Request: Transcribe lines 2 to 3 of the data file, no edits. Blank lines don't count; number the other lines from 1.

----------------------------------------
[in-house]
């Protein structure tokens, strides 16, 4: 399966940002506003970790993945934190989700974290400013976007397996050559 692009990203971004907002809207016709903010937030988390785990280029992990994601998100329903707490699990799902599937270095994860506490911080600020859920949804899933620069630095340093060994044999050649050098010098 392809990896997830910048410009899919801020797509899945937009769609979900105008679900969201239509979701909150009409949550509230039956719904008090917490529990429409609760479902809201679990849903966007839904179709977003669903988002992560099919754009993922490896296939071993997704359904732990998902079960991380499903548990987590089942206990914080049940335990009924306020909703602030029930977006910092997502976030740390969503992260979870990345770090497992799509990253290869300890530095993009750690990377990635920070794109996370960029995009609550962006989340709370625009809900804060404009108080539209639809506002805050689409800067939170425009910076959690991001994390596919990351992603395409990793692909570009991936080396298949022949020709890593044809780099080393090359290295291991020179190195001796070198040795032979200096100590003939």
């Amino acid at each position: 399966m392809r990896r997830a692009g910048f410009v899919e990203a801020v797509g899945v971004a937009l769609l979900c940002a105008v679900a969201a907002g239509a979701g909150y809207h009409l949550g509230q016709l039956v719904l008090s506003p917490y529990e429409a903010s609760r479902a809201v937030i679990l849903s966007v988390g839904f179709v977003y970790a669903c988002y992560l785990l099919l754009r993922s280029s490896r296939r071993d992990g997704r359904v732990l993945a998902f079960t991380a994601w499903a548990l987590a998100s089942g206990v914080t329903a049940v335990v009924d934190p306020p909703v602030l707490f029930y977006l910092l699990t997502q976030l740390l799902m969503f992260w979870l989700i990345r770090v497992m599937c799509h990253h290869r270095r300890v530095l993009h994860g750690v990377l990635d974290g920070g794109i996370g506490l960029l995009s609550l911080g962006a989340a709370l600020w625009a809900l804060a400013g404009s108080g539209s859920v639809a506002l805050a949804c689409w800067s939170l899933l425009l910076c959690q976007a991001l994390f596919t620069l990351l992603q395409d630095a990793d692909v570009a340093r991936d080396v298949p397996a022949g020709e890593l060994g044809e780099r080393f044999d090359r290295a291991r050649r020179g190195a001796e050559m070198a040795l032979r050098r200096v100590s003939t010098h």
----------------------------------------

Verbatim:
């Protein structure tokens, strides 16, 4: 399966940002506003970790993945934190989700974290400013976007397996050559 692009990203971004907002809207016709903010937030988390785990280029992990994601998100329903707490699990799902599937270095994860506490911080600020859920949804899933620069630095340093060994044999050649050098010098 392809990896997830910048410009899919801020797509899945937009769609979900105008679900969201239509979701909150009409949550509230039956719904008090917490529990429409609760479902809201679990849903966007839904179709977003669903988002992560099919754009993922490896296939071993997704359904732990998902079960991380499903548990987590089942206990914080049940335990009924306020909703602030029930977006910092997502976030740390969503992260979870990345770090497992799509990253290869300890530095993009750690990377990635920070794109996370960029995009609550962006989340709370625009809900804060404009108080539209639809506002805050689409800067939170425009910076959690991001994390596919990351992603395409990793692909570009991936080396298949022949020709890593044809780099080393090359290295291991020179190195001796070198040795032979200096100590003939």
């Amino acid at each position: 399966m392809r990896r997830a692009g910048f410009v899919e990203a801020v797509g899945v971004a937009l769609l979900c940002a105008v679900a969201a907002g239509a979701g909150y809207h009409l949550g509230q016709l039956v719904l008090s506003p917490y529990e429409a903010s609760r479902a809201v937030i679990l849903s966007v988390g839904f179709v977003y970790a669903c988002y992560l785990l099919l754009r993922s280029s490896r296939r071993d992990g997704r359904v732990l993945a998902f079960t991380a994601w499903a548990l987590a998100s089942g206990v914080t329903a049940v335990v009924d934190p306020p909703v602030l707490f029930y977006l910092l699990t997502q976030l740390l799902m969503f992260w979870l989700i990345r770090v497992m599937c799509h990253h290869r270095r300890v530095l993009h994860g750690v990377l990635d974290g920070g794109i996370g506490l960029l995009s609550l911080g962006a989340a709370l600020w625009a809900l804060a400013g404009s108080g539209s859920v639809a506002l805050a949804c689409w800067s939170l899933l425009l910076c959690q976007a991001l994390f596919t620069l990351l992603q395409d630095a990793d692909v570009a340093r991936d080396v298949p397996a022949g020709e890593l060994g044809e780099r080393f044999d090359r290295a291991r050649r020179g190195a001796e050559m070198a040795l032979r050098r200096v100590s003939t010098h």